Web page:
How our MBA students helped Guide Dogs Victoria see into the future
When Australia's most trusted charity needed to solve a complex business problem, it turned to Melbourne Business School for help.
Guide Dogs Victoria is famous for training assistance dogs to help Australians who have low vision or are blind – but running a veterinary clinic isn't part of its usual operations.
The clinic is part of a $20 million redevelopment of the charity's headquarters it has occupied in Kew, in Melbourne's eastern suburbs, since 1962.
Guide Dogs Victoria plans to spend $3 million on the clinic and open it in 2019 to diversify its revenue sources and make sure it can continue operating well into the future. At the moment, 90 per cent of the charity's revenue comes from donations.
To meet its revenue challenge, Guide Dogs Victoria General Manager Alastair Stott enlisted the help of Melbourne Business School – his alma mater – to help make sure the project is a major success.
Four MBA students – Nathan Spence, Henry Manning, Yan Liu and Paul Qiu – were tasked with investigating the viability of several different business models for the clinic that included employing its own doctors or partnering with a university veterinary science faculty to service pet owners.
For Henry, a former opera singer from the UK, forging a new path for a brand as famous as Guide Dogs Victoria was a tremendous responsibility.
"We gave them a fairly conservative but realistic idea of what they can expect and have to achieve moving forward,” Henry says. “By the time they open the clinic in 2019, everything should be in place for them to start off on the right foot and have a successful clinic."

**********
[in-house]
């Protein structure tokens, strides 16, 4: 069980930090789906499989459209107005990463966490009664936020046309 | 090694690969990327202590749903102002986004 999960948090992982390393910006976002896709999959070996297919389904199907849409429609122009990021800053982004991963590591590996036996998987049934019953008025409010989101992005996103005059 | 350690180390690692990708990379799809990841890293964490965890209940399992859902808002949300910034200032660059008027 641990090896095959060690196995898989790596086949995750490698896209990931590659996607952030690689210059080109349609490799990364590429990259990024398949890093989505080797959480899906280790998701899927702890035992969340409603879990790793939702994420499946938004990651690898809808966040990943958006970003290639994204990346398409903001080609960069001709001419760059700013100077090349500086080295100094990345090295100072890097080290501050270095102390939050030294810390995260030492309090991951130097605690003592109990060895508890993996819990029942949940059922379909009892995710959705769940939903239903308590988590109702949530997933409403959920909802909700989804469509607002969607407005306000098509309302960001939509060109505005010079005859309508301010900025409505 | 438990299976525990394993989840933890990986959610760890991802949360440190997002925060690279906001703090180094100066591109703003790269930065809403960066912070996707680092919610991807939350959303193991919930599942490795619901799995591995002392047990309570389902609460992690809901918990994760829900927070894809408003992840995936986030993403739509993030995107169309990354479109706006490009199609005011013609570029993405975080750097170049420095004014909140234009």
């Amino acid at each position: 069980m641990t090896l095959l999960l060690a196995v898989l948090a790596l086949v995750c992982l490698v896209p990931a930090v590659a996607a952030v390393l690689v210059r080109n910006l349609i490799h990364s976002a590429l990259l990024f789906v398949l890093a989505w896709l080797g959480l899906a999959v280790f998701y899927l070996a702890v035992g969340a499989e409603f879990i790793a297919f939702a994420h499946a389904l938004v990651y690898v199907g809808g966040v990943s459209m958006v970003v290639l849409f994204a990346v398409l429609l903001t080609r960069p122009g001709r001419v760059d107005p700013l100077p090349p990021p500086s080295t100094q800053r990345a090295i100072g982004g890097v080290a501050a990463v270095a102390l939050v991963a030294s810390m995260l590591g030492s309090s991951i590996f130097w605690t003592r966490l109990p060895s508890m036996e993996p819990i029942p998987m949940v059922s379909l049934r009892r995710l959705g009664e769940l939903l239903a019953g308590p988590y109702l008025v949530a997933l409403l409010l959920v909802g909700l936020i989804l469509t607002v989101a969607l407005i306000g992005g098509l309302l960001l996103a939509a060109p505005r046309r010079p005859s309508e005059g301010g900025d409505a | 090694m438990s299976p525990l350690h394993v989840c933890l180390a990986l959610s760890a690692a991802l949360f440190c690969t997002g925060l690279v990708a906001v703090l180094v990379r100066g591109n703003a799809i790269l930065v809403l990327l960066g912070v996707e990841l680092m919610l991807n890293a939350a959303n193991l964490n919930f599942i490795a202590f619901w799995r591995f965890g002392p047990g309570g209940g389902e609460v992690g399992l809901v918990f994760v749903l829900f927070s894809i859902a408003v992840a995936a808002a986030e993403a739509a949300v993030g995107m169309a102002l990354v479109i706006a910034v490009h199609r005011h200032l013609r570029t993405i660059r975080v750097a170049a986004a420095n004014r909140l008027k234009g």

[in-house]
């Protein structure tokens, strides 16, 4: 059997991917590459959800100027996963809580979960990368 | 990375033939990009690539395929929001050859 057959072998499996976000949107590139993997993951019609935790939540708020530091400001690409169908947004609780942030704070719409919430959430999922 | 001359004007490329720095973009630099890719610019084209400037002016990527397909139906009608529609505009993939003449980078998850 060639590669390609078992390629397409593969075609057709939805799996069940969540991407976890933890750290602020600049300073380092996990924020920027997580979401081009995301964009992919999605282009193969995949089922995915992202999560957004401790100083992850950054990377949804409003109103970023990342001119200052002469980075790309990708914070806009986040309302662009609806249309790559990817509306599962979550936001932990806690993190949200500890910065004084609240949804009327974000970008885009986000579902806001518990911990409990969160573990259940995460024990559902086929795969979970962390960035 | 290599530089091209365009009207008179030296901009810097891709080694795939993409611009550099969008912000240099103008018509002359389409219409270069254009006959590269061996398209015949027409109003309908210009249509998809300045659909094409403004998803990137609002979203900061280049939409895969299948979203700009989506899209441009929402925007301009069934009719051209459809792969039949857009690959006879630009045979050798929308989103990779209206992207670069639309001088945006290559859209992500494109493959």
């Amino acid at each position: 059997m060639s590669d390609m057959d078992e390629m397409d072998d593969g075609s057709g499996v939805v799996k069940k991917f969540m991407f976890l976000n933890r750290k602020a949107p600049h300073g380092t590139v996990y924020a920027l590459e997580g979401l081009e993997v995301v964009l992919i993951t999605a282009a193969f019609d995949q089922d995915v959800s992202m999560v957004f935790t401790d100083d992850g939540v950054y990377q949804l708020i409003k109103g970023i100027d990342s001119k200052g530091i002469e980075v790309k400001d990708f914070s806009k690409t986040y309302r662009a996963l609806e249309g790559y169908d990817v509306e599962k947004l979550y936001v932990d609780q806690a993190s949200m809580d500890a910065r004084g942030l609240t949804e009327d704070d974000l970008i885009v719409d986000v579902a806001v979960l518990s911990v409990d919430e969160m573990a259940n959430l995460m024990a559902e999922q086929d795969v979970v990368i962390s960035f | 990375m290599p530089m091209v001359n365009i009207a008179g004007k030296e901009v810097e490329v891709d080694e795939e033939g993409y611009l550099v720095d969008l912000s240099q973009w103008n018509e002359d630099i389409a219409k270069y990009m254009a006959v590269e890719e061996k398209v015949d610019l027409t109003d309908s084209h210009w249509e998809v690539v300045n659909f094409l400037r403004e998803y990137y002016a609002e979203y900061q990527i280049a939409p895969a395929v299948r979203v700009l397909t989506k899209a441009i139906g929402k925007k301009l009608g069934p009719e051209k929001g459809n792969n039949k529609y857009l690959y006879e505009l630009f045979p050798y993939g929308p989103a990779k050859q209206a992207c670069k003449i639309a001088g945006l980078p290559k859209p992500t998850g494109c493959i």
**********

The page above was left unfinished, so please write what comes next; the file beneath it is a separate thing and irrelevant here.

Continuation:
Henry says he’s proud that he and his colleagues could help the charity's leadership team consider their options clearly.
"We found that they had to be a little bit more careful of some of the assumptions they had about opening a public veterinary clinic. But that's why they asked us to come in to do, so it was fantastic that we could fill that role."
For Nathan, a former Rio Tinto mining engineer, the experience was one of the best he had at Melbourne Business School.
"The great thing about it was we were able to make a really good impact," Nathan says. "We felt like everything that we did made a difference. They could see it immediately. Before we did our final presentation, they'd already started implementing our suggestions, which was really cool."
Over 450,000 Australians have low vision or blindness. That number is set to rise as the population ages and the incidence of vision-impairing diabetes increases, which makes the success of the new clinic as an alternative revenue source crucial for Guide Dogs Victoria.
The charity nurses around 135 puppies a year and spends two years and $50,000 turning each one that passes its rigorous 19-month training and assessment regime into a working dog.
Alastair says the students’ work to identify how to make the new clinic a sustainable revenue source was just what Guide Dogs Victoria needed.
"The students' research, analysis and insights into the business and service delivery models for our new veterinary clinic were extremely valuable as we seek to diversify our income streams and improve the health outcomes for our guide dog colony."